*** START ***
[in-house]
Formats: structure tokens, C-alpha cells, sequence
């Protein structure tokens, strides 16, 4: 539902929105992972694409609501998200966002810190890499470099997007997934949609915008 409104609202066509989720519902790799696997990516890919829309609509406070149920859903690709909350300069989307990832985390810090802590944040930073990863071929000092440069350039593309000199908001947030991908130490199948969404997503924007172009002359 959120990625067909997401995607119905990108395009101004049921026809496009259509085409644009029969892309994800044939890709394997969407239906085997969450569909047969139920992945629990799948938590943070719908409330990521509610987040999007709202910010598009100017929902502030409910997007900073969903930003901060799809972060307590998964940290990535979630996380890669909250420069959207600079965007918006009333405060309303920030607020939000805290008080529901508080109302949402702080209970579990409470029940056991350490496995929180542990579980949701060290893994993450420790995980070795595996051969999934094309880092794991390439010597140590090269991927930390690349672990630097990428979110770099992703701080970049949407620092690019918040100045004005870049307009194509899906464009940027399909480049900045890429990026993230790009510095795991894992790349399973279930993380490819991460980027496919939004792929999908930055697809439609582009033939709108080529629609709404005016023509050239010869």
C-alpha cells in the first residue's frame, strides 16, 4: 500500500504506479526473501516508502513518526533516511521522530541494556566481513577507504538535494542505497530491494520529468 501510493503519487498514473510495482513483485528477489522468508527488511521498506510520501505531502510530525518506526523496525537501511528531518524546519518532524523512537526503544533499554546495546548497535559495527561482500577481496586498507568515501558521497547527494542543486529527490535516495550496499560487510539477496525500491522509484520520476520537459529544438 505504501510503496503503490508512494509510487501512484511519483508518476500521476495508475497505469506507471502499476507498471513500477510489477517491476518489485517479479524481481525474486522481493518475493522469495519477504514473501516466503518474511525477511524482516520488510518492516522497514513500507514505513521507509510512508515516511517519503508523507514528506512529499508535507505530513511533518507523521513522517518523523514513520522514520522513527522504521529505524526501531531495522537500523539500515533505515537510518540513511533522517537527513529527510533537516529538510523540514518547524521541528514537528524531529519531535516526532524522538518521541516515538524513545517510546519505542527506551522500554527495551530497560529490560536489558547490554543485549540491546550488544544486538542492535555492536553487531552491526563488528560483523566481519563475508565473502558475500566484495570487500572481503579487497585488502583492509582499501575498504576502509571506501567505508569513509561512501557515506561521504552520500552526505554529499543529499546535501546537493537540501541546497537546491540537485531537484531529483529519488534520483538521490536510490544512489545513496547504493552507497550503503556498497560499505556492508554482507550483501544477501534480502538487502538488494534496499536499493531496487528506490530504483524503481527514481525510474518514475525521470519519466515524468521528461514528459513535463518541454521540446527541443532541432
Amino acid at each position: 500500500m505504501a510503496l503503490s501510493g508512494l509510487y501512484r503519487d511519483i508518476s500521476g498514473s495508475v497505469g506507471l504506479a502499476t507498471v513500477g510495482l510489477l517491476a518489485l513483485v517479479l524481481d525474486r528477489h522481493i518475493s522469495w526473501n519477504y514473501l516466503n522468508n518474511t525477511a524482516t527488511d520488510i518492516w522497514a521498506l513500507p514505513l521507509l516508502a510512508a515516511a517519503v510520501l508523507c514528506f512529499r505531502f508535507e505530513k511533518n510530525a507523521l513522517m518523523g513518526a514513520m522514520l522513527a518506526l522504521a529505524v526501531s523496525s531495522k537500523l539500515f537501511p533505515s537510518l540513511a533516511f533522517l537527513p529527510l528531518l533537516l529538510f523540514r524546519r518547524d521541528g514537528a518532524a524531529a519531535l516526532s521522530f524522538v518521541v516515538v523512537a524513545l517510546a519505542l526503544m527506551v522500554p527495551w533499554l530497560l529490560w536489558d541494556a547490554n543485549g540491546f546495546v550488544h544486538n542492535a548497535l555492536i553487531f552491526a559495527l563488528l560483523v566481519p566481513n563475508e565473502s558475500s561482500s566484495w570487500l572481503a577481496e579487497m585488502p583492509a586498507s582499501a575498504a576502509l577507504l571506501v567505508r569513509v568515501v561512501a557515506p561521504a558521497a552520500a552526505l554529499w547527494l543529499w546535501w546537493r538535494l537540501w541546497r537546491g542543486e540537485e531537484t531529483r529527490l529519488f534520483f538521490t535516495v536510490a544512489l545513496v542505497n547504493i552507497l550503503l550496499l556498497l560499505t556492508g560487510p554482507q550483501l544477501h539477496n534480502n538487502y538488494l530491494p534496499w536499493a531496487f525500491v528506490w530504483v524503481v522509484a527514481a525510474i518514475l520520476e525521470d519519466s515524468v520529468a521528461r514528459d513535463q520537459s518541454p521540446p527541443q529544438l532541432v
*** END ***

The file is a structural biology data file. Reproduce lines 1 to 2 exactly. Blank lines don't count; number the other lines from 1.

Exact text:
[in-house]
Formats: structure tokens, C-alpha cells, sequence